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# Scope

Armed with our knowledge about integers and reals and the useful ``pattern matching'' mechanism of Standard ML we are now able to implement a simple formula. A Reverend Zeller discovered a formula which calculates the day of the week for a given date. If d and m denote day and month and y and c denote year and century with each month decremented by two (January and February becoming November and December of the previous year) then the day of the week can be calculated according to the following formula.

(floor (2.61m - 0.2) + d + y + y ÷ 4 + c ÷ 4 - 2c) mod 7

This is simple to encode as a Standard ML function, zc, with a four-tuple as its argument if we know where to obtain the conversion functions in the Standard ML library. We will bind these to concise identifier names for ease of use. We choose the identifier floor for the real-to-integer function and real for the integer-to-real function. Note the potential for confusion because the name real is simultaneously the name of a function and the name of a type. Standard ML maintains different name spaces for these.

```val floor = Real.floor
val real = Real.fromInt
val zc =
fn (d, m, y, c) =>
(floor (2.61 * real (m) - 0.2)
+ d + y + y div 4 + c div 4 - 2 * c) mod 7;
```

Now we may use the pattern matching mechanism of Standard ML to perform the adjustment required for the formula to calculate the days correctly.

```val zeller  =
fn (d, 1, y)  =>  zc (d, 11, (y-1) mod 100, (y-1) div 100)
| (d, 2, y)  =>  zc (d, 12, (y-1) mod 100, (y-1) div 100)
| (d, m, y)  =>  zc (d, m - 2, y mod 100, y div 100);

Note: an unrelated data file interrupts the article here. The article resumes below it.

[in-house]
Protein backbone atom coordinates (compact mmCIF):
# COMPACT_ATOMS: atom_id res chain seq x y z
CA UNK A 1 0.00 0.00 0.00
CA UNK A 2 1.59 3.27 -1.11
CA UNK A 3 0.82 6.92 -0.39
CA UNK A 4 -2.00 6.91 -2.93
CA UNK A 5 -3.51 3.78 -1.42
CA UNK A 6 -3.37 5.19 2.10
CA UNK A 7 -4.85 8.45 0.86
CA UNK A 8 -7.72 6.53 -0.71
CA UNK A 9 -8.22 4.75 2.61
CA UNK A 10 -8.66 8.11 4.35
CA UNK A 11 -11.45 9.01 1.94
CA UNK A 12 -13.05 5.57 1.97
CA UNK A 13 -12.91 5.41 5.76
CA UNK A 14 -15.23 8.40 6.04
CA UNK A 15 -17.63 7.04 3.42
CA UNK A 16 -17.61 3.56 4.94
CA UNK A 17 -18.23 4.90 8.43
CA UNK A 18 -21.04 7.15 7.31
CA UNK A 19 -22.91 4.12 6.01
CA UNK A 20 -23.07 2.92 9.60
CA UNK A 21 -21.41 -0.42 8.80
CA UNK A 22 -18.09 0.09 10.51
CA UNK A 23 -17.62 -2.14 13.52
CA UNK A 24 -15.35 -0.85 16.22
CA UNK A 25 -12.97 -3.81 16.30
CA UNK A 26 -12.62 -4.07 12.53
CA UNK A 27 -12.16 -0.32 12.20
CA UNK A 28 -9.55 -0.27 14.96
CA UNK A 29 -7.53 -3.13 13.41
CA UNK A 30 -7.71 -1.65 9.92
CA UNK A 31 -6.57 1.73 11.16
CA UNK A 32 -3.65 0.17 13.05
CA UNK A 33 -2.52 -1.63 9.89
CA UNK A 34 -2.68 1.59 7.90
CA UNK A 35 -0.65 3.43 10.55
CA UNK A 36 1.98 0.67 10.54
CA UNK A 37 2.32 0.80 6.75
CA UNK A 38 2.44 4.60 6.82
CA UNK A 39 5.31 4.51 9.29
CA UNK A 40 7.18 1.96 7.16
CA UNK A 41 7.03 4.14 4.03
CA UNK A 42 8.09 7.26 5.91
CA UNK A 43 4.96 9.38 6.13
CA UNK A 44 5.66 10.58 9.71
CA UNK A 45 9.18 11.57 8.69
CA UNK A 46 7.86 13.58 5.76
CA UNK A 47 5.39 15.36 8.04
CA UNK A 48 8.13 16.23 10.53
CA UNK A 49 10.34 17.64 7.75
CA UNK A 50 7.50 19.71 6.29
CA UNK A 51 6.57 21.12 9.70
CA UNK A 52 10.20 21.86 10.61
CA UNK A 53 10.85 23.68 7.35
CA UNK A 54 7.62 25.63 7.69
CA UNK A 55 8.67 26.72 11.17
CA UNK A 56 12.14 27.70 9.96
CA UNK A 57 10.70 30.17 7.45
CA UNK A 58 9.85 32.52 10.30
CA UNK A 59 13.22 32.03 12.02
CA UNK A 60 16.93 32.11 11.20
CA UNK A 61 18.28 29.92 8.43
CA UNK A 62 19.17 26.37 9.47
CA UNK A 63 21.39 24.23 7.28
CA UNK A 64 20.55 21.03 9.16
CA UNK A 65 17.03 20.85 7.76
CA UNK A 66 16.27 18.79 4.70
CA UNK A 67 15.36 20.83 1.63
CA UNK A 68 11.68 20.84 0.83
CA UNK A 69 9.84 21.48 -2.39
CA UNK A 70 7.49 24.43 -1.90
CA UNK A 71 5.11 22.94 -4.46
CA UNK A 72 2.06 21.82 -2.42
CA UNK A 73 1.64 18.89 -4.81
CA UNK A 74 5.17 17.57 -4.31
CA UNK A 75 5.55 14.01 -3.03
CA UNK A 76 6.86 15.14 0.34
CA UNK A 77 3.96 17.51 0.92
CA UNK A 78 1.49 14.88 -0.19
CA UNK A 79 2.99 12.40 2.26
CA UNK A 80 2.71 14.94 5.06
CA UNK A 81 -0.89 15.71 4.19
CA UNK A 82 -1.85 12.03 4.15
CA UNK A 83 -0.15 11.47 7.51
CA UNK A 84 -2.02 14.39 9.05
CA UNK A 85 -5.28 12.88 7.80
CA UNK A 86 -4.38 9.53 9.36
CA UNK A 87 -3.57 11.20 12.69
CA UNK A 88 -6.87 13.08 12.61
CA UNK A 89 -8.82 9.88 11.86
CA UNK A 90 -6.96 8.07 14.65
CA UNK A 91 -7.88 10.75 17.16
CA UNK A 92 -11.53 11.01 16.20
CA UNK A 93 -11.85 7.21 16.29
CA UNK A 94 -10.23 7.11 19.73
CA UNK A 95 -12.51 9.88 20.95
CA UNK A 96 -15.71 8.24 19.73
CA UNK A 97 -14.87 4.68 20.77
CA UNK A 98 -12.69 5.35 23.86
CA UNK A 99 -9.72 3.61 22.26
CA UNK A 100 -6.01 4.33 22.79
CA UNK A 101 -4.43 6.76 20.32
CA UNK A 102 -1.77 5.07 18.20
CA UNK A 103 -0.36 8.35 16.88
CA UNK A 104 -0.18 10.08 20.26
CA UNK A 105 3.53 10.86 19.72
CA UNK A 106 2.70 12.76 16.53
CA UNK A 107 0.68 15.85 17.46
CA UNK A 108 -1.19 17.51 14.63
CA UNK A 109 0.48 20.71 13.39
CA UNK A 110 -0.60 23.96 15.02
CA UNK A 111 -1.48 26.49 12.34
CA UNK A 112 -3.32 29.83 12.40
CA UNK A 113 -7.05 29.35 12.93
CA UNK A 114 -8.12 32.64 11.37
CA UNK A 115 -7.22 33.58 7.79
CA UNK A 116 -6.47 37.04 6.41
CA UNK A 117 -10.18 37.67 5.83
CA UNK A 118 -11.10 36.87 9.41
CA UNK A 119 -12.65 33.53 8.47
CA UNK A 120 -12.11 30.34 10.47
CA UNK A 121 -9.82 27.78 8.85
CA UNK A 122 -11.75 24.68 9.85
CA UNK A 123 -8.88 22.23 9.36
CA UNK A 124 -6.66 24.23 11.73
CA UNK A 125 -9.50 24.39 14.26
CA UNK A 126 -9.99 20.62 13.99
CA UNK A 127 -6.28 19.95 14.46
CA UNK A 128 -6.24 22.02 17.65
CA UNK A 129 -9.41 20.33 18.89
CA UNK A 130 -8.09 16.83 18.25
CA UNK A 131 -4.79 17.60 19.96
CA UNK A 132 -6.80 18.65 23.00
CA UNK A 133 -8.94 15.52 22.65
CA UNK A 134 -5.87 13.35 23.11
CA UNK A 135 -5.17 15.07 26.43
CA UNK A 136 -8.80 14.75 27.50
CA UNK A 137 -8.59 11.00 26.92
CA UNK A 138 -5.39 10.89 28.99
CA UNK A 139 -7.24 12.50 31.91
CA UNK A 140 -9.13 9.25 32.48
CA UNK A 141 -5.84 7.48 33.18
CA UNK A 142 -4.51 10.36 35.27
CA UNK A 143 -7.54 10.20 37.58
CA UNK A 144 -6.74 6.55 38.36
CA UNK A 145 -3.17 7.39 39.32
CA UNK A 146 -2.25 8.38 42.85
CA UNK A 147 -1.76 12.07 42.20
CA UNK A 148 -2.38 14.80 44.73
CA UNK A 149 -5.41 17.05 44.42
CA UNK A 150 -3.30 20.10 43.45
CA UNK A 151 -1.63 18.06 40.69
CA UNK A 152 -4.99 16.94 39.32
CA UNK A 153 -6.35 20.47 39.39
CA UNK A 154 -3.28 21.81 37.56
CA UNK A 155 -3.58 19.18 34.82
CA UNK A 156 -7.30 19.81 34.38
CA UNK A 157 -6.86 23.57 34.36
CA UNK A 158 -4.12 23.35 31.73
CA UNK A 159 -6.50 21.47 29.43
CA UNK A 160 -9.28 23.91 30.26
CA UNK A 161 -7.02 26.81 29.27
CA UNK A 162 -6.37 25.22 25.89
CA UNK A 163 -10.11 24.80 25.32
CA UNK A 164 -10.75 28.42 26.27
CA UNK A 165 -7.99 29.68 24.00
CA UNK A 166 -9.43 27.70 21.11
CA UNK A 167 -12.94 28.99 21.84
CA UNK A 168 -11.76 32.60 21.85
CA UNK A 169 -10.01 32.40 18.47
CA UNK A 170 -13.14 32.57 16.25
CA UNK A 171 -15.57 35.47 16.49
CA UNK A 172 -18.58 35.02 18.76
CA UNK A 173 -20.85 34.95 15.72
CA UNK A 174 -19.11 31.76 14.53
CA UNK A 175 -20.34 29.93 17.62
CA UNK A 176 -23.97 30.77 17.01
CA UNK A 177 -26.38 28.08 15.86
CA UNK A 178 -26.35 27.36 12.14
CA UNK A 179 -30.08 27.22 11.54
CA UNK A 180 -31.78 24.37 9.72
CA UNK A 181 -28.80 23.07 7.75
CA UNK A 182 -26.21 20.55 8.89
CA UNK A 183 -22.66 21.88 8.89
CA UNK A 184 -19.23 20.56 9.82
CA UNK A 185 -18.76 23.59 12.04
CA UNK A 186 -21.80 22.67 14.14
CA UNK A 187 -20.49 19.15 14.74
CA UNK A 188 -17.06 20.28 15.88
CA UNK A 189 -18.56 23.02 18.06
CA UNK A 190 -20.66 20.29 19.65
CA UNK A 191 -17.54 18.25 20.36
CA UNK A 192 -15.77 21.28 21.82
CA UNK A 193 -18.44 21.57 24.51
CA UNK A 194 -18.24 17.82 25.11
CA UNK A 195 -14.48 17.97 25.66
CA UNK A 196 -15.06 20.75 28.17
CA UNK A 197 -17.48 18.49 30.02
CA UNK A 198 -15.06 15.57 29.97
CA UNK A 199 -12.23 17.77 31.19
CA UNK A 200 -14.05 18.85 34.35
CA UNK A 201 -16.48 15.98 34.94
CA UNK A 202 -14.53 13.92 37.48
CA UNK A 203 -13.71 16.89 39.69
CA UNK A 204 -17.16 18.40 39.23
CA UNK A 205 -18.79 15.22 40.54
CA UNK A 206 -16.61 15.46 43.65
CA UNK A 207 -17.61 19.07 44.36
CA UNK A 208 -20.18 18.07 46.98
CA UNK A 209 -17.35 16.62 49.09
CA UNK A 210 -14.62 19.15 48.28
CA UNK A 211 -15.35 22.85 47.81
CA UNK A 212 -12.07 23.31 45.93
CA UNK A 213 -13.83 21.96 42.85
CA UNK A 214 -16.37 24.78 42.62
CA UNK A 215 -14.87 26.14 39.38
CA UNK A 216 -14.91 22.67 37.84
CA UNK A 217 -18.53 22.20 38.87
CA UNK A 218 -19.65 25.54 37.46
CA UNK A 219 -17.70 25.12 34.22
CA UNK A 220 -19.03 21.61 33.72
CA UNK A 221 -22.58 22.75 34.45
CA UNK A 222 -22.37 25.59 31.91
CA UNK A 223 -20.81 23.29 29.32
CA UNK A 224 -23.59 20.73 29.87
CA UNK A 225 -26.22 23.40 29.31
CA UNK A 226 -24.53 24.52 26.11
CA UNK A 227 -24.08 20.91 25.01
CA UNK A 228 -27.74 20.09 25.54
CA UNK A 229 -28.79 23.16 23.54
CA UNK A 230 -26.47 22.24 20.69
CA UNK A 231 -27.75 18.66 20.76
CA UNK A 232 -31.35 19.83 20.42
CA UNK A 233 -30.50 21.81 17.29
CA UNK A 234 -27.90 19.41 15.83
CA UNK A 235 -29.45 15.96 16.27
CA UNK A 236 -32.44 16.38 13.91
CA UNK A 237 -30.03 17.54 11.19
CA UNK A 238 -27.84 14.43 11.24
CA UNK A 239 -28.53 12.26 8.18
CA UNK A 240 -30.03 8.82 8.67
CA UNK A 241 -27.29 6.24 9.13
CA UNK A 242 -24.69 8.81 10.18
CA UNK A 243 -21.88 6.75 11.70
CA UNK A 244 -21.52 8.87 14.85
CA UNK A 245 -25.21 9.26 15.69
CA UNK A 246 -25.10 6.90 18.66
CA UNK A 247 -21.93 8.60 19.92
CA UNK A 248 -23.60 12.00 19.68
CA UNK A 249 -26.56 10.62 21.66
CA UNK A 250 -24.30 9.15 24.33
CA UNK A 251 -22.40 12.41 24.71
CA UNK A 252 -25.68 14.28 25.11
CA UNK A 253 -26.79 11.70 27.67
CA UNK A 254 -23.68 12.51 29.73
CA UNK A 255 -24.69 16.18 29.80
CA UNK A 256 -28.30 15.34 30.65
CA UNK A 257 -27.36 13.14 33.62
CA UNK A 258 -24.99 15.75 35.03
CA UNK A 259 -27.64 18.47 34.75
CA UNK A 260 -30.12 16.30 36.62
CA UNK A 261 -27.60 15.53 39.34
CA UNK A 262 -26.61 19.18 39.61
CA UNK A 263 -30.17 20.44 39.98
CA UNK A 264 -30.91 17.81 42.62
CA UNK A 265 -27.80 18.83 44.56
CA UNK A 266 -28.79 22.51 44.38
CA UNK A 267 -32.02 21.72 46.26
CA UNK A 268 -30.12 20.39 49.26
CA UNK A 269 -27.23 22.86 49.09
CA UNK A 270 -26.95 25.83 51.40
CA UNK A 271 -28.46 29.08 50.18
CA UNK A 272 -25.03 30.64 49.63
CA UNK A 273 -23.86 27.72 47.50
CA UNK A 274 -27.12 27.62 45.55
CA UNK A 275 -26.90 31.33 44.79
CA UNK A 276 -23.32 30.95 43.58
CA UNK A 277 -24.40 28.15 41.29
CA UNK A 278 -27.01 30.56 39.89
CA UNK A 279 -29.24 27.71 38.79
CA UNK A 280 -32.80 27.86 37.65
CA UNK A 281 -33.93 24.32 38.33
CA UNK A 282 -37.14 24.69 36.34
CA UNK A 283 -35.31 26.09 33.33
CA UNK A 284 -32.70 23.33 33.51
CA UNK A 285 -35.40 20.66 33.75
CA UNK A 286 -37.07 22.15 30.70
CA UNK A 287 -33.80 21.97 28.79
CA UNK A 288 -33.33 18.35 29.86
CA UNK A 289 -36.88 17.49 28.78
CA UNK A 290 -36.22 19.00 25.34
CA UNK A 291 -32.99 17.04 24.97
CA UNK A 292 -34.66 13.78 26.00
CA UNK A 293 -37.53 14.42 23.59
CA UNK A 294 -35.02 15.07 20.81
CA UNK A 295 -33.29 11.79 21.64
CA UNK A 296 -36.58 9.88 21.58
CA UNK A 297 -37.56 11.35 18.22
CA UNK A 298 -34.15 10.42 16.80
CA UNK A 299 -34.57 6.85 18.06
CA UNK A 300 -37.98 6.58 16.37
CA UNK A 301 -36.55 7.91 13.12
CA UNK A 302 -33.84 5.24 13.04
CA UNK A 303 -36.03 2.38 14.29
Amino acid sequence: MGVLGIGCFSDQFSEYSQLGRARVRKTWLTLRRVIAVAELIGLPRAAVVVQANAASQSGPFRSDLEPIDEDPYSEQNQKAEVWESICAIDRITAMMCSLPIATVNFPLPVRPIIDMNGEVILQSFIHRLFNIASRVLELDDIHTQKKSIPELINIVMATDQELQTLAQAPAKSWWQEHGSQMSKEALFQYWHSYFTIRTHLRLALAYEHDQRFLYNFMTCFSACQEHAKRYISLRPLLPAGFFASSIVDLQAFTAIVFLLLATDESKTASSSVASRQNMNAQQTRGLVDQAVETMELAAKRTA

```

Although the zeller function correctly calculates days of the week its construction is somewhat untidy since the floor, real and zc functions have the same status as the zeller function although they were intended to be only sub-components. We require a language construct which will bundle the four functions together, making the inferior ones invisible. In Standard ML the local .. in .. end construct is used for this purpose.

```local
val floor = Real.floor
val real = Real.fromInt
val zc =
fn (d, m, y, c) =>
(floor (2.61 * real (m) - 0.2)
+ d + y + y div 4 + c div 4 - 2 * c) mod 7
in
val zeller  =
fn (d, 1, y)  =>  zc (d, 11, (y-1) mod 100, (y-1) div 100)
| (d, 2, y)  =>  zc (d, 12, (y-1) mod 100, (y-1) div 100)
| (d, m, y)  =>  zc (d, m - 2, y mod 100, y div 100)
end;
```

Here we have three functions declared between the keyword local and the keyword in and one function defined between the keyword in and the keyword end. In general we could have a sequence of declarations in either place so a utility function could be shared between several others yet still not be made generally available. Either or both of the declaration sequences in local .. in .. end can be empty.

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